Jalen Coleman-Lands worth the wait for Illinois men’s basketball

By Joey Figueroa

It has been four years since the Illinois men’s basketball team has finished in the top-5 in the Big Ten in three-point shooting. Since head coach John Groce took over in 2012, two Illini — current juniors Malcolm Hill and Kendrick Nunn — have posted top-20 three-point percentages in the Big Ten. The last time an Illini finished within the top-10 in three-point shooting was 2011.

Jalen Coleman-Lands is here to change that.

“He is a ridiculous shooter,” Groce said. “He’s about as good as any freshman shooter I’ve recruited as a freshman coming in.”

Coleman-Lands is the highest-rated recruit Groce has secured since Greg Oden at Ohio State — when Groce was an assistant. He is a national consensus top-50 recruit and has been ranked as high as No. 33 in his class by 247Sports and ESPN. Along with fellow four-star wings, D.J. Williams and Aaron Jordan, Cole-man-Lands’ commitment gave Illinois the second best recruiting class in the Big Ten, as well as a top-20 national ranking.

At La Lumiere High School, Coleman-Lands averaged nearly 15 points per game and shot a scorching 47 percent from downtown. He is widely considered to be the best shooter in his recruiting class, and his teammates have already taken notice.

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    “Over the summer when he first started playing, he was a straight lights-out shooter,” Nunn said. “That’s what I see in him. He works hard and he’s got a nice offensive game to him.”

    In four of the last five seasons, the team that led the Big Ten in made threes has also been a top-5 scoring team in the conference.

    The type of floor spacing Coleman-Lands can provide could potentially open up the Illinois offense, especially in the pick-and-roll sets Groce runs often. At 6-foot-3, Coleman-Lands possesses the ball-handling skills to get the Illini into their sets at the top of the key, as well as the length to see minutes in three-guard small ball lineups in which he can thrive as a cutter and spot-up shooter.

    Groce likes his players to be able to play multiple positions, and Coleman-Lands’ versatility will be valuable to the constantly rotating Illinois lineups.

    “We have guys that are learning multiple positions who have the ability from the basketball perspective to play small or play big to give you different looks within positions,” Groce said. “Our versatility is something that I really like about our team.”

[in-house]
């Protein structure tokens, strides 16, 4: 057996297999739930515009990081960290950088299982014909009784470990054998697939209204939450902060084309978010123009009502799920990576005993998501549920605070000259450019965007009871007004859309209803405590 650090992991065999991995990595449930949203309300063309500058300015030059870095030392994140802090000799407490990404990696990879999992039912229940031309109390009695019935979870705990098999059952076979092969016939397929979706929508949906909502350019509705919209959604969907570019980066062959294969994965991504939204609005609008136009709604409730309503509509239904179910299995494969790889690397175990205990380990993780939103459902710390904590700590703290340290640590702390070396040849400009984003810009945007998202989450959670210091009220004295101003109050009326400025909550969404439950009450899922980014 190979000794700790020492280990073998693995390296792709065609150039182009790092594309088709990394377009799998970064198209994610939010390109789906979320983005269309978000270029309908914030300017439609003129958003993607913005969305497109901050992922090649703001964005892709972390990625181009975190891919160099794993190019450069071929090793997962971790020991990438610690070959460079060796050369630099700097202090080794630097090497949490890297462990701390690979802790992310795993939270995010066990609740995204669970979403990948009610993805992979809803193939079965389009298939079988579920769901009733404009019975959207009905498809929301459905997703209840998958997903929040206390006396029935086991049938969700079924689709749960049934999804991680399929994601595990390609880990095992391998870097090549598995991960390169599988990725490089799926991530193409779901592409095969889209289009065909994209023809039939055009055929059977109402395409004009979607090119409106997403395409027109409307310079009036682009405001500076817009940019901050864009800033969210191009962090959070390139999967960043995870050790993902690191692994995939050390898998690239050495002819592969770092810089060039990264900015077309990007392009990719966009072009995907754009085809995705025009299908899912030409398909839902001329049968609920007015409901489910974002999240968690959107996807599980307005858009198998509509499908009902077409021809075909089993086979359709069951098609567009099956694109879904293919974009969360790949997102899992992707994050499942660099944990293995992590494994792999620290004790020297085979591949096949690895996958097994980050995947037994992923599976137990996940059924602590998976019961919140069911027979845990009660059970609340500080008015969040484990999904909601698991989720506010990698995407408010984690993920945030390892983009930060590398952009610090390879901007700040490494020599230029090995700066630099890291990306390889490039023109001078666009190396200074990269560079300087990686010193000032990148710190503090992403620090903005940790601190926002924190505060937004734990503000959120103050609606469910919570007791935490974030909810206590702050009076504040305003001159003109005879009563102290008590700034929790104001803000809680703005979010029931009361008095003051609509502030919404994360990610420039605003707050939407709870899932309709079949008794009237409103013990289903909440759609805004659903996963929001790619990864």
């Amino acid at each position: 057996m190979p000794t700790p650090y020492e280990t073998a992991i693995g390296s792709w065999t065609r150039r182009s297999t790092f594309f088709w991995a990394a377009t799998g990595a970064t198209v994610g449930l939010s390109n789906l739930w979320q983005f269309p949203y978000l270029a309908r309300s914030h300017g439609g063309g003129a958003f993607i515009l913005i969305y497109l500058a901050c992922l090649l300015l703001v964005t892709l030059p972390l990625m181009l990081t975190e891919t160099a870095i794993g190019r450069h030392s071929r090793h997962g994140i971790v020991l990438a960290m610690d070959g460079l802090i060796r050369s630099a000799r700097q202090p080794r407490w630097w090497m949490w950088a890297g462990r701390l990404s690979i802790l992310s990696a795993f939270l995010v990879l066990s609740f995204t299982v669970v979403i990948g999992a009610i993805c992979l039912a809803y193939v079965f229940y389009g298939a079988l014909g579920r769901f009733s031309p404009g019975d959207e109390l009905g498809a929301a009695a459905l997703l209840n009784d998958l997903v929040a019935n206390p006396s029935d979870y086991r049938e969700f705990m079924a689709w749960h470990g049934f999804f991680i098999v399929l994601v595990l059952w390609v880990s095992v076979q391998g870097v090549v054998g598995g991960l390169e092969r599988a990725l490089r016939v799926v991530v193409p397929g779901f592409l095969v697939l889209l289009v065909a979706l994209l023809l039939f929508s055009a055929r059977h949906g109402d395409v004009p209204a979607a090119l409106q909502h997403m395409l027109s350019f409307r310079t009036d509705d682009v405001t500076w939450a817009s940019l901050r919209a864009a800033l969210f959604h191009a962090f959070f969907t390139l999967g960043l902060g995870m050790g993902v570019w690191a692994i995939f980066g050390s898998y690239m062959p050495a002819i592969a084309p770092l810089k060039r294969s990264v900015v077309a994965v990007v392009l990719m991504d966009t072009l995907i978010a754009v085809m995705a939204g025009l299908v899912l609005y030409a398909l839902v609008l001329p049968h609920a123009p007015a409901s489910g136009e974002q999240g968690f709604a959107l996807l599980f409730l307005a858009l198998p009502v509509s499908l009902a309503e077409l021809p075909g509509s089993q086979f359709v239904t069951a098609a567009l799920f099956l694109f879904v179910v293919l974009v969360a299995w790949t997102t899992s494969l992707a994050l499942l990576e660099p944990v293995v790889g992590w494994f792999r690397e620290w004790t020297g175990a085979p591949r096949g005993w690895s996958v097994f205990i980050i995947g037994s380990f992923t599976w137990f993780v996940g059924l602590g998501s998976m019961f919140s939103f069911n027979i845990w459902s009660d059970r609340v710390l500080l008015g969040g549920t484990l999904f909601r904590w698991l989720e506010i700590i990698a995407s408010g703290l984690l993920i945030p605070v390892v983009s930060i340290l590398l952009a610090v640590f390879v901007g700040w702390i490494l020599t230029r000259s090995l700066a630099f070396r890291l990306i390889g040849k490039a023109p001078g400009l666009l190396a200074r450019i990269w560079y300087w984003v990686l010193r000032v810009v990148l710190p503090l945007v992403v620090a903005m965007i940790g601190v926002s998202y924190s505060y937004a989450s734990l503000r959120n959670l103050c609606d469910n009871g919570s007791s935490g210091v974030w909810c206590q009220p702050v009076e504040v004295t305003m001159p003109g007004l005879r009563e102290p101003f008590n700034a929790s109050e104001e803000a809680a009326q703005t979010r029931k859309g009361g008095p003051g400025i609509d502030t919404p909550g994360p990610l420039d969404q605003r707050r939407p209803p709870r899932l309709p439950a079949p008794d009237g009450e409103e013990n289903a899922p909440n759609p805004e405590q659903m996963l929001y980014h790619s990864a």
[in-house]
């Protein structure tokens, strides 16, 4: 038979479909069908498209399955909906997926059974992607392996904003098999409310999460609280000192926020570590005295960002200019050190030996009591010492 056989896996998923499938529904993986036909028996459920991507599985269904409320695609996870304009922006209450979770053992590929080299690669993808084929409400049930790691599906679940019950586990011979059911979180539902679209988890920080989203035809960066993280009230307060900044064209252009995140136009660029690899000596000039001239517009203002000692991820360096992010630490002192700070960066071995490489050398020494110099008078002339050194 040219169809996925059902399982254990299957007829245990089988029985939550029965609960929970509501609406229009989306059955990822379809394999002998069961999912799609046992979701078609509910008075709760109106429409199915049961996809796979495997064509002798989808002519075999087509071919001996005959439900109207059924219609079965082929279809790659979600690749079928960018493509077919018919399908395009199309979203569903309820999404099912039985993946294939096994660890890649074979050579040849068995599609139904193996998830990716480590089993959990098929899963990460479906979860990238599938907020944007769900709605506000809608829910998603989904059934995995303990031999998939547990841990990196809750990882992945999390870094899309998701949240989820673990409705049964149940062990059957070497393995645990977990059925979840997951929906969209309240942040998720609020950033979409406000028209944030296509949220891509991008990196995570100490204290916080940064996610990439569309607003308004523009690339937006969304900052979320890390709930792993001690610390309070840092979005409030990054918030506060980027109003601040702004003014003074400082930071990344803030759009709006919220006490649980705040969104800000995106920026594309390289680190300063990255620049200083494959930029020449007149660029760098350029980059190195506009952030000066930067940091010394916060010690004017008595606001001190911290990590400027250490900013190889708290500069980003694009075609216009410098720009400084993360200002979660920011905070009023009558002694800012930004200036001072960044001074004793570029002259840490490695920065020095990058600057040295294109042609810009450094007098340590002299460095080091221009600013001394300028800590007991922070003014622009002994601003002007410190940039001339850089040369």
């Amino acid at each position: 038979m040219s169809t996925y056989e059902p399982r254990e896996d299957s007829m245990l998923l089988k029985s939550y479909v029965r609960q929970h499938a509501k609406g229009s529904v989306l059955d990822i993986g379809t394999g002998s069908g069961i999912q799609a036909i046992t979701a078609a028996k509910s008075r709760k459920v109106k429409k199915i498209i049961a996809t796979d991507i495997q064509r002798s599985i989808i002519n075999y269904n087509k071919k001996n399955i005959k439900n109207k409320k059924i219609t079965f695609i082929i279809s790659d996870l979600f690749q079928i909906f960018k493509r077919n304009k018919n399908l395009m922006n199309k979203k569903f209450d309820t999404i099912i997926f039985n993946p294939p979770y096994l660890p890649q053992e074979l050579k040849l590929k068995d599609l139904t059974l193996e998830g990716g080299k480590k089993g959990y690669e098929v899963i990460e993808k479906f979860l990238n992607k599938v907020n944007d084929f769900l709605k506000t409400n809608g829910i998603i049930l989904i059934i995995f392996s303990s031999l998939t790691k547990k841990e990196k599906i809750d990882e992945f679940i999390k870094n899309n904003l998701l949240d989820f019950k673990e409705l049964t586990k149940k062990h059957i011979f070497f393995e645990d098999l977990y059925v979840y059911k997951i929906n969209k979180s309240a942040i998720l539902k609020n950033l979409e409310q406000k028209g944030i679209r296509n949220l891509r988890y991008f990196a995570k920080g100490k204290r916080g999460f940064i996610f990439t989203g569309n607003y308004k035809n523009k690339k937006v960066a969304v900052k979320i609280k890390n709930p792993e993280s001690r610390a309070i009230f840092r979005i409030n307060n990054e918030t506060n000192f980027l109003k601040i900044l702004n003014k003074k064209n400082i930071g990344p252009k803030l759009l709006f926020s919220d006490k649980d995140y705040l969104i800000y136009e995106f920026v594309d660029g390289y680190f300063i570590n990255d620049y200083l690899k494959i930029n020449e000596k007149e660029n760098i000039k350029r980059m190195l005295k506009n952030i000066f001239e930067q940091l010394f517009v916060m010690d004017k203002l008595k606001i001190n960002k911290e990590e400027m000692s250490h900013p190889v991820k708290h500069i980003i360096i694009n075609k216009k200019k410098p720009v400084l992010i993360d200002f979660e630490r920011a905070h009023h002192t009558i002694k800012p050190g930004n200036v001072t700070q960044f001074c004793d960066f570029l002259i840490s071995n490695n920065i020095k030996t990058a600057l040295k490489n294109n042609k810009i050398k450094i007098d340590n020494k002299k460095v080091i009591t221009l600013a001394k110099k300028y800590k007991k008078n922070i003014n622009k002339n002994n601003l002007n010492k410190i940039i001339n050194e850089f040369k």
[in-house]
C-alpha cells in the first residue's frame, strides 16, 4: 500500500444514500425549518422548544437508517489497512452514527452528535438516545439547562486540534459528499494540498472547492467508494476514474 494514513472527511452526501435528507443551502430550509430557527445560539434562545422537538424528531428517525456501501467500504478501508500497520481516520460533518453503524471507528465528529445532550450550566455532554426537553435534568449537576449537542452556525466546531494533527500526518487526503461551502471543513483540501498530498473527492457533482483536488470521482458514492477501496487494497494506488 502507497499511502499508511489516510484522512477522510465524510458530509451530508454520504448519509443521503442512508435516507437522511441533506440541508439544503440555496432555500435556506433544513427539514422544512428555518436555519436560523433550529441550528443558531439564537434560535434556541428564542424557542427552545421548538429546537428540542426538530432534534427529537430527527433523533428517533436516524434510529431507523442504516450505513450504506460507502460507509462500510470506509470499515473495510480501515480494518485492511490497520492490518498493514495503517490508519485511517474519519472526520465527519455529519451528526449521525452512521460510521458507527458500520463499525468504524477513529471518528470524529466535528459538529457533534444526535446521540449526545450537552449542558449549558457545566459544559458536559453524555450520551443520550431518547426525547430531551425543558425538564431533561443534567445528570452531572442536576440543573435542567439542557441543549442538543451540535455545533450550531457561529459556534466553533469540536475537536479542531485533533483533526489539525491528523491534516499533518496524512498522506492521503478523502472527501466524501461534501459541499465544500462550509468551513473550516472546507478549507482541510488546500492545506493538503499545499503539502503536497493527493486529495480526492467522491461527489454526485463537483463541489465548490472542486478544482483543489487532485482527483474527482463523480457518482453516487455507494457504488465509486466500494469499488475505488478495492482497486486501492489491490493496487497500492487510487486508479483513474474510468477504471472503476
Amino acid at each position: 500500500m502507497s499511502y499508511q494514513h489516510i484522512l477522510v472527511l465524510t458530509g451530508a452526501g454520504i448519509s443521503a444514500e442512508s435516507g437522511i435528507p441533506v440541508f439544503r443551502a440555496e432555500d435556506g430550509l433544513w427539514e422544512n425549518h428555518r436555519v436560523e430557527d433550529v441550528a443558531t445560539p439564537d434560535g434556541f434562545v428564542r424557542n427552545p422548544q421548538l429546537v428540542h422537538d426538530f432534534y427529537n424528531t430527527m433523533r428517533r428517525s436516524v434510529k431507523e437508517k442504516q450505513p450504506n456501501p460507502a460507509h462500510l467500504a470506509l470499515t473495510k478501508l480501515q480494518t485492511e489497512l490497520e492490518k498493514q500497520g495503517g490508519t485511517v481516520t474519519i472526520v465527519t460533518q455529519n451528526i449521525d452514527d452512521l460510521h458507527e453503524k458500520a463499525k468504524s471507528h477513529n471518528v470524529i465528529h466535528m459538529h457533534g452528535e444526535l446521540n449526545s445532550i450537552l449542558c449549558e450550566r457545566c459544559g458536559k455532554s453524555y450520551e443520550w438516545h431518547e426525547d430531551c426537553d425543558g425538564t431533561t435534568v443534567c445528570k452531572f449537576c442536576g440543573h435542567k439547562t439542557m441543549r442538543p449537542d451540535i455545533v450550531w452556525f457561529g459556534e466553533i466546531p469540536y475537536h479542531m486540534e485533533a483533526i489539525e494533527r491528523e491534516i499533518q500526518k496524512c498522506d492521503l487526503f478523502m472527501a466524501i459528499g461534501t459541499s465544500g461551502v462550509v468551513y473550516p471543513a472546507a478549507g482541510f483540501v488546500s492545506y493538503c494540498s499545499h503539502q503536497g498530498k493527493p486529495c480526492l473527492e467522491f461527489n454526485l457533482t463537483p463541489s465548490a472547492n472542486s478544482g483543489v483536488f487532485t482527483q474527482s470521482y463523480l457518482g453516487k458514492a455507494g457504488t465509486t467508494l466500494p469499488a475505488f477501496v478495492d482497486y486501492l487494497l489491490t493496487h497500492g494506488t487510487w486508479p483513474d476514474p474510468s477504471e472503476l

Unfortunately, the prized combo guard hasn’t been able to confirm his hype right away.

    Coleman-Lands kickstarted what has become a preseason full of injuries for the Illini when he was diagnosed with a stress fracture in his leg in early July. His rehabilitation has gone smoothly, though, and after being cleared for gradually increasing amounts of basketball activity in the beginning of October, it isn’t too far-fetched that Coleman-Lands could be ready for the season opener.

    “If he’s ready to go well before we play our first game, which we anticipate, awesome,” Groce said. “If he’s not, am I going to play a guys who’s hurt or injured? No. I’m stating the obvious, but believe me, I want him playing yesterday.”

    Coleman-Lands didn’t see any time on the court during the ILLINI ALL-IN scrimmage a few weeks ago, but unlike his other injured teammates, Coleman-Lands was dressed to play. He has taken his time away from basketball in stride and has a refreshingly auspicious outlook on the experience.

    “With basketball, you don’t really realize what it does for you and how much you love it until it’s taken away,” he said.

    Coleman-Lands said he’s never missed this amount of time because of injury. Although he hasn’t been able to fully take part in team drills and scrimmages, he has been soaking in the system and has appreciated the bonds he’s already been able to make off the court.

    A large part of that came during the Illini’s four-game stretch in Europe over the summer.

    “I was thankful to go,” Coleman-Lands said. “That was an experience I’ll never forget. I feel like I benefitted from it chemistry-wise and I got closer with my teammates.”

    He may have to shake off some rust, but it appears Coleman-Lands will be ready to make an instant offensive impact for Illinois. Along with Hill and Nunn ­— when he returns to health — Coleman-Lands will have a good chance to be the Illini’s third top-20 three-point shooter in the Big Ten — or even better.

    With his undying positivity intact throughout a bumpy offseason, Coleman-Lands believes he and his fellow newcomers can bring some stability to a program that sorely needs it.

    “I like the guys coming in,” Coleman-Lands said. “I feel like they’ll be a tremendous help to our success and winning. It’ll be a good year.”

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